Swallows and Masurians aside, the fact remains that in 1950 670,000 former citizens of Poland had been granted German nationality. We have no data on how well they spoke German. In 1945 many Poles joined the German flight out of fear of the Soviet forces, but they returned to Poland. Those are the facts that we as editors have to live with. Aside from the expellees on Oct 1,1951 102,812 Polish nationals were resident in West Germany and 17,378 were in UN Dp camps--Woogie10w (talk) 12:19, 27 November 2015 (UTC)
Thanks Woogie10w, I understand; nobody could have predicted that the new Poland would become a satellite state of the Soviet Union. However, this article is about the evacuation, not about the postwar expulsions covered at Flight and expulsion of Germans (1944–50) which (quite notably) is an improperly named article because there was no "expulsions" in 1944. The background info on the conferences at both Tehran and Yalta, resulting in the largest population transfers in Central and Eastern Europe which displaced a total of about twenty million people, should be covered there, in conjunction with the article Polish population transfers (1944–46). There should be more connection between those two entries in terms of coverage. Poeticbent talk 14:26, 27 November 2015 (UTC)
Addendum: Can you please confirm whether Silke Spieler in Vertreibung und Vertreibungsverbrechen 1945–1948 quoted the total number of "resettlers" at 1,900,000 – Volksdeutsche from the east? That's almost two million. Not one million... Poeticbent talk 16:55, 27 November 2015 (UTC)
That was Reichling not Silke, includes air raid evacuees--Woogie10w (talk) 17:05, 27 November 2015 (UTC) Eberhardt and Nitschke are better sources, there will be no dispute. I have a copy of Nitschke in German--Woogie10w (talk) 17:12, 27 November 2015 (UTC)
Can you please, go to Nitschke and confirm one thing for us please: our Wikipedia article states in its wp:lede (quote): The number of German speaking persons (deutschsprachige Bevölkerung) who resided in the eastern territories during the final stages of World War II is currently estimated at 10 million. – Whose estimate is that? Piotr Eberhardt (2011) on page 117 quotes Andrzej Gawryszewski 2005, page 452 from the Polish Academy of Sciences as saying that the total was 7,494,000. Gawryszewski quoted B. Nitschke, 2000, table 1. Poeticbent talk 18:15, 28 November 2015 (UTC)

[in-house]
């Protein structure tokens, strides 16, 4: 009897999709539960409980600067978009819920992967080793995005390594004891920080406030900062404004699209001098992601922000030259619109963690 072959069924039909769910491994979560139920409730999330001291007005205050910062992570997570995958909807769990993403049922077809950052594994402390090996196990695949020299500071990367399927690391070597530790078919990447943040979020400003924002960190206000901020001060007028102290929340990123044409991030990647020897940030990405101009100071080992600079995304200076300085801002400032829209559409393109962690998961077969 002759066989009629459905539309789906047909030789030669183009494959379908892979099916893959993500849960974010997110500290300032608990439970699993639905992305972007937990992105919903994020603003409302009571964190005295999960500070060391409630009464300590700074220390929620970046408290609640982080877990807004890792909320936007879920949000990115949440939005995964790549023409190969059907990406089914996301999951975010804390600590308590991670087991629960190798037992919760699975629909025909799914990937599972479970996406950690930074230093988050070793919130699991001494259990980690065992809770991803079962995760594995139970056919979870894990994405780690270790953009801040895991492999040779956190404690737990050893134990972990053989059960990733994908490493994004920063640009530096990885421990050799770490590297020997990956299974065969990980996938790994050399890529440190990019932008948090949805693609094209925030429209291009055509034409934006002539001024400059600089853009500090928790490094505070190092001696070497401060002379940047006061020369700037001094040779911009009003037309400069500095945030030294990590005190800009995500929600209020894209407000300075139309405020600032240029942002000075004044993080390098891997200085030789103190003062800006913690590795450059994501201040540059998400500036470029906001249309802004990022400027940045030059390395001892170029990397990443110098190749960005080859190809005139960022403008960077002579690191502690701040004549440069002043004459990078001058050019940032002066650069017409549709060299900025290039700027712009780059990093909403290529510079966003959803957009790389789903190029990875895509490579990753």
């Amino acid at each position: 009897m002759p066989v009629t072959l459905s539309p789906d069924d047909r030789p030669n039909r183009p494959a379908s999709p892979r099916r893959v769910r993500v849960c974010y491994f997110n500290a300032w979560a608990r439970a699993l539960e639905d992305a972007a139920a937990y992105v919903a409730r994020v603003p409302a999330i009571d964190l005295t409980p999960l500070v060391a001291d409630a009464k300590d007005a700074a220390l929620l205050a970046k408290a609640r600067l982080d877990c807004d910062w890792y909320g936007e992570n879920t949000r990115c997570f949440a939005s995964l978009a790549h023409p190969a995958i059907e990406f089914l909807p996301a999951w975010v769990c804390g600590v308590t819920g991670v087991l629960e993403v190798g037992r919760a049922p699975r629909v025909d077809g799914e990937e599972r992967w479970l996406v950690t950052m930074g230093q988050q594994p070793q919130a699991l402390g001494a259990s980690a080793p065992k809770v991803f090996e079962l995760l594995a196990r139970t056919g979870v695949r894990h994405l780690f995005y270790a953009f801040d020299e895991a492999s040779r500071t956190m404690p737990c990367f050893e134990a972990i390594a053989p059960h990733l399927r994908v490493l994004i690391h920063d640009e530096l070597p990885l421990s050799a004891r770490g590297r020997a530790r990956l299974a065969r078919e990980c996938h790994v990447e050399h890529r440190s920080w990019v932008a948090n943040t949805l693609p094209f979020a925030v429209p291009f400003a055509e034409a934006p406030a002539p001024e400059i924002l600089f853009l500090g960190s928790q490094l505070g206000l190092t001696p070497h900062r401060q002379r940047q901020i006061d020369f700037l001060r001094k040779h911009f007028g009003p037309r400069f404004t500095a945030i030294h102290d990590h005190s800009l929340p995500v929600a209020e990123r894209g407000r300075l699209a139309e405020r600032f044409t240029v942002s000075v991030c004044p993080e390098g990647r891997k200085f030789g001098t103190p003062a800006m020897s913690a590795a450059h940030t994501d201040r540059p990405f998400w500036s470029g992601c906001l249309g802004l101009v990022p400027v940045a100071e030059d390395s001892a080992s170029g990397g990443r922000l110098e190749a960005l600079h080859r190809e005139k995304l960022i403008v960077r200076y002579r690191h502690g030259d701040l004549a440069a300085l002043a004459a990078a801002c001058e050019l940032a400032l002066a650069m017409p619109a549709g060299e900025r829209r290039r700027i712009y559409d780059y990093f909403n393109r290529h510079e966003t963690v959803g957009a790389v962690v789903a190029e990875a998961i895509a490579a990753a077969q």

The Nitschke figures are in the Eberhardt article that Malobo was kind enough to post--Woogie10w (talk) 20:35, 28 November 2015 (UTC)
Schieder in the footnotes to the figures in evacuations points out that he cannot guarantee their accuracy. In any case the stats were generated by Nazi officials. The total population data comes from Nazi ration card data in 1944. --Woogie10w (talk) 10:22, 30 November 2015 (UTC)
This is a valuable piece of information, but what figures are you referring to? Is it the 10 to 15 million persons in total, or the 7,494,000 persons evacuated from East-Central Europe? Also, if the data originates from the Nazi ration cards, what month in 1944 is it? The evacuation in most of the Nazi-occupied areas began in January 1945. Poeticbent talk 12:54, 30 November 2015 (UTC)
OMG Nitschke used statistical data from the ex Nazi Schieder. We can go to Schieder on page 5, in his footnotes he tells the reader that the ration card data is from Feb/March 1944. Schieder also maintains that the figures are for civilians ,"German citizens" (deutscher Stattsanghörigkeit) excluding foreign nationals and POW. Schieder on p.78 also tells readers that he cannot guarantee the accuracy of wartime population statistical data. This is why I always bore down and check the ultimate secondary source for a casualty statistic, we cannot rely on historians who copy numbers from another source to present the complete picture. A statistic in a reliable secondary source published by an academic is not always correct. The worst offenders are the academics who don't cite a source for their statistics, at least Nitschke led the readers to Schieder.--Woogie10w (talk) 14:03, 1 December 2015 (UTC)
The further back we go, the deeper we sink. Those ration cards were a year old by the time evacuation started. Also, the families of administrators who were the first to leave (counting in the hundreds of thousands) took the cards freely because they themselves were releasing them to the public. Volksdeutsche were not the Reich Germans. They also received ration cards. – The reason why all historians, both German and Polish, use Schieder numbers is because there's no other data in existence; either take it or leave it. Presenting these numbers as facts however, seems not only unprofessional, but also unfair to the reader. We don't know how many Flüchtlinge or the refugees there were during the actual evacuation, unless of course we use comparative numbers pertaining to other events. Poeticbent talk 00:36, 2 December 2015 (UTC)